From camel thorn to rock-splitting fig

Mar 2, 2023

Information boards along the trails to the spring of Waterberg Wilderness tell you more about the flora found in the area. We invite you to come and explore this “botanical garden” yourself. The following newsletter is a sneak preview of what awaits you.

500 plant species

With over 500 plant species from approx. 79 genera, there is a lot to explore for nature lovers. However, there is no endemic species, i.e. a plant that only occurs at the Waterberg. The most represented genus is that of grasses (Poaceae) with around 80 species.

The composition of the plants differs depending on their location: plateau, mountain slope, spring area, valley and plain. The plateau is the south-westernmost distribution area of tree savannah and dry forest. Valley and plain are shaped by the thorn bush savannah. Mountain slopes and areas in the vicinity of springs both have their own special mix of plants.

Thorn bush savannah

The thorn bush savannah in the valley and at the foot of the mountain is dominated by black-thorn acacias (Acacia mellifera), better known in Namibia under the Afrikaans name Hakies (-bos). The hakies usually start to flower in August / September. The cream-coloured blossoms are the first heralds of spring.

In the thorn bush savannah you also find camel thorns (Vachellia erioloba), the most famous trees in Namibia. You can recognise them by their grey, auricle-shaped and slightly furry pods.

Flora mix on slopes

On the rocky slopes Omuparara trees (weeping wattle, Peltophorum africanum) catch the eye. Leaves and especially the yellow flowers are a popular food source for many animals, mostly baboons and kudu.

The rock-splitting fig (Ficus ilicina) also sticks out, with its bright stem clinging to the rocks. Its roots grow into the finest rock cracks and draw mosaic-like patterns on the rock walls.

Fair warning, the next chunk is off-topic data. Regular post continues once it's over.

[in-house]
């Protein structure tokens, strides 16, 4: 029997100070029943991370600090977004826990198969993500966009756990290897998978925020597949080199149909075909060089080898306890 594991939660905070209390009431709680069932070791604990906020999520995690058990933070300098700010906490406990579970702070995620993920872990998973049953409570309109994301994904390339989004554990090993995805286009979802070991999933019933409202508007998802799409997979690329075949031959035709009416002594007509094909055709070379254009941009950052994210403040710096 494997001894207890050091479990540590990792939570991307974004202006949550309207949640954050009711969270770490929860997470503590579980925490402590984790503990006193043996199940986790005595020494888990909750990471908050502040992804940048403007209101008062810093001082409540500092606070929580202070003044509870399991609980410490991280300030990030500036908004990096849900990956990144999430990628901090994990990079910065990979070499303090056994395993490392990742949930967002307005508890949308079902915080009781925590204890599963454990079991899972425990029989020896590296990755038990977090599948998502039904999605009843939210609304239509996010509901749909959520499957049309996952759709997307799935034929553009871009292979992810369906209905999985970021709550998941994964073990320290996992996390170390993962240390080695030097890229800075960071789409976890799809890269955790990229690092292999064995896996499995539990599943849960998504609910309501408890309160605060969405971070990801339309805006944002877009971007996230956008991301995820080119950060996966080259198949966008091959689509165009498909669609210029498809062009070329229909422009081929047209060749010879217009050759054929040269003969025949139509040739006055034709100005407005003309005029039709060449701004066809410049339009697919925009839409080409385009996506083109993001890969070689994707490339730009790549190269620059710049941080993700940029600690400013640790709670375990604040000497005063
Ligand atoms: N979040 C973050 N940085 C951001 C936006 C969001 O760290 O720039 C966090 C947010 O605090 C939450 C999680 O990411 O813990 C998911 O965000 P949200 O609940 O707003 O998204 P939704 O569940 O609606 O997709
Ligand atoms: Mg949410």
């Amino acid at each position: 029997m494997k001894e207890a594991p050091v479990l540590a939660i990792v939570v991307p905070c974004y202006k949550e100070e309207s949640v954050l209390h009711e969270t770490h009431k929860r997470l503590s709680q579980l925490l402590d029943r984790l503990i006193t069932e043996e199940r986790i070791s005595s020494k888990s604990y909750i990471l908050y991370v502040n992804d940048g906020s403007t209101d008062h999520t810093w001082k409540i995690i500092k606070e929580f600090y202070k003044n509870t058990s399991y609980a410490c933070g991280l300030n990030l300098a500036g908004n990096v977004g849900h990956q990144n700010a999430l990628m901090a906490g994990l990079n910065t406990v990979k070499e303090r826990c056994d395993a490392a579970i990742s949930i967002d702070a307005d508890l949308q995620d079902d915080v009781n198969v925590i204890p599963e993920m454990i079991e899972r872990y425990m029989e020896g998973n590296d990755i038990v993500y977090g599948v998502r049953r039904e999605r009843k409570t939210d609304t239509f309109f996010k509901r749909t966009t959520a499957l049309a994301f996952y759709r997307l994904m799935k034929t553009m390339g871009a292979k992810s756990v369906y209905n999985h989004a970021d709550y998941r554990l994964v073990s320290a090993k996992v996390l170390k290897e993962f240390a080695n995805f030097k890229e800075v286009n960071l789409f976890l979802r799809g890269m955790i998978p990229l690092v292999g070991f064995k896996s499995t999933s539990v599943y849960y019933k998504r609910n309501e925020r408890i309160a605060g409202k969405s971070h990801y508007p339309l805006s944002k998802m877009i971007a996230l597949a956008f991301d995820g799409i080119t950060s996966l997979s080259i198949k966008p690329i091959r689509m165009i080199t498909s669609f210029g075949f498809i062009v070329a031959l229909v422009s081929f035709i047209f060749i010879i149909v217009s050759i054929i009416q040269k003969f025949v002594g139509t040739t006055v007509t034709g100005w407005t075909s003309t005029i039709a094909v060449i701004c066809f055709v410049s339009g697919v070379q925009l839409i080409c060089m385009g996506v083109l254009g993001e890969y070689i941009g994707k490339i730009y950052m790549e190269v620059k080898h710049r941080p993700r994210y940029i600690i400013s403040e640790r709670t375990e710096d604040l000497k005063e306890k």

Flora mix at springs

Due to the inclination of the mountain layers, springs are found almost exclusively on the south-western slope of the Waterberg. Ferns and large trees thrive in their surroundings, including mighty sycamore figs (Ficus sycomorus).

Since there is enough water available all year long, alien plants also thrive. Above all, the popular ornamental plant “spanish flag” (Lantana camara) spreads rapidly and can become rampant. More on this in a previous newsletter from September 2021: #projectdragonfly (can be viewed here:

There is no clear boundary between the vegetation groups. The zones overlap, especially in the upper valley area. Our nature trails to the spring therefore offer a unique botanical experience. Visit us at Waterberg Wilderness and enjoy exploring our “Botanical Garden”!

Stay tuned – in the next issue of our newsletter we will introduce you to some of the trees in more detail.


Lush vegetation on the prominent rock edge.

Lush vegetation on the prominent rock edge.

How are our rhinos and giraffes? What is happening in the bush savannah? What is the ONE-team currently busy with? Subscribe to our newsletter “News on ONE”. Sent to you by ONE every three months.

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